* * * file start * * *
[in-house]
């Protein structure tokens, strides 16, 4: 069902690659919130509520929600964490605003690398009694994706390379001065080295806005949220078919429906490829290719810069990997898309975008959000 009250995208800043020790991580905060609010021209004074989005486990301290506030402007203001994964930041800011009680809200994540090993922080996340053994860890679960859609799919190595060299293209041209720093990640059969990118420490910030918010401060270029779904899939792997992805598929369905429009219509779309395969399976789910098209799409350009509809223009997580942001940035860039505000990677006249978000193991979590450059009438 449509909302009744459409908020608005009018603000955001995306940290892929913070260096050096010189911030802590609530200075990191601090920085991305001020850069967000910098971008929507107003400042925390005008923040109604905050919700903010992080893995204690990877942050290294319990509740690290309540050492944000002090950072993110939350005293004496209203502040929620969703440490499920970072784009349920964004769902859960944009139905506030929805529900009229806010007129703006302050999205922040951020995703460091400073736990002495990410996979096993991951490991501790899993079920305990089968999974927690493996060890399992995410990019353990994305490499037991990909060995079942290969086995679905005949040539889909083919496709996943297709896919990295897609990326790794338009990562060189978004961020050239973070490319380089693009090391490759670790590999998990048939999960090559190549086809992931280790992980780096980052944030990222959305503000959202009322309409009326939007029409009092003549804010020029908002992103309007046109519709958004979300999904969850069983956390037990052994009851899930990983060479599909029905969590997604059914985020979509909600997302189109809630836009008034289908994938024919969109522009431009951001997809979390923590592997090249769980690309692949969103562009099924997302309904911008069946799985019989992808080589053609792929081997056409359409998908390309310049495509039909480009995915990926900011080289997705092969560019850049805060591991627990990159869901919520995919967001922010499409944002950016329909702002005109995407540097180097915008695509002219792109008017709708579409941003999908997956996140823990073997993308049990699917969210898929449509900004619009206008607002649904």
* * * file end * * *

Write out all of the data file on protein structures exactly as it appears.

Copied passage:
[in-house]
């Protein structure tokens, strides 16, 4: 069902690659919130509520929600964490605003690398009694994706390379001065080295806005949220078919429906490829290719810069990997898309975008959000 009250995208800043020790991580905060609010021209004074989005486990301290506030402007203001994964930041800011009680809200994540090993922080996340053994860890679960859609799919190595060299293209041209720093990640059969990118420490910030918010401060270029779904899939792997992805598929369905429009219509779309395969399976789910098209799409350009509809223009997580942001940035860039505000990677006249978000193991979590450059009438 449509909302009744459409908020608005009018603000955001995306940290892929913070260096050096010189911030802590609530200075990191601090920085991305001020850069967000910098971008929507107003400042925390005008923040109604905050919700903010992080893995204690990877942050290294319990509740690290309540050492944000002090950072993110939350005293004496209203502040929620969703440490499920970072784009349920964004769902859960944009139905506030929805529900009229806010007129703006302050999205922040951020995703460091400073736990002495990410996979096993991951490991501790899993079920305990089968999974927690493996060890399992995410990019353990994305490499037991990909060995079942290969086995679905005949040539889909083919496709996943297709896919990295897609990326790794338009990562060189978004961020050239973070490319380089693009090391490759670790590999998990048939999960090559190549086809992931280790992980780096980052944030990222959305503000959202009322309409009326939007029409009092003549804010020029908002992103309007046109519709958004979300999904969850069983956390037990052994009851899930990983060479599909029905969590997604059914985020979509909600997302189109809630836009008034289908994938024919969109522009431009951001997809979390923590592997090249769980690309692949969103562009099924997302309904911008069946799985019989992808080589053609792929081997056409359409998908390309310049495509039909480009995915990926900011080289997705092969560019850049805060591991627990990159869901919520995919967001922010499409944002950016329909702002005109995407540097180097915008695509002219792109008017709708579409941003999908997956996140823990073997993308049990699917969210898929449509900004619009206008607002649904």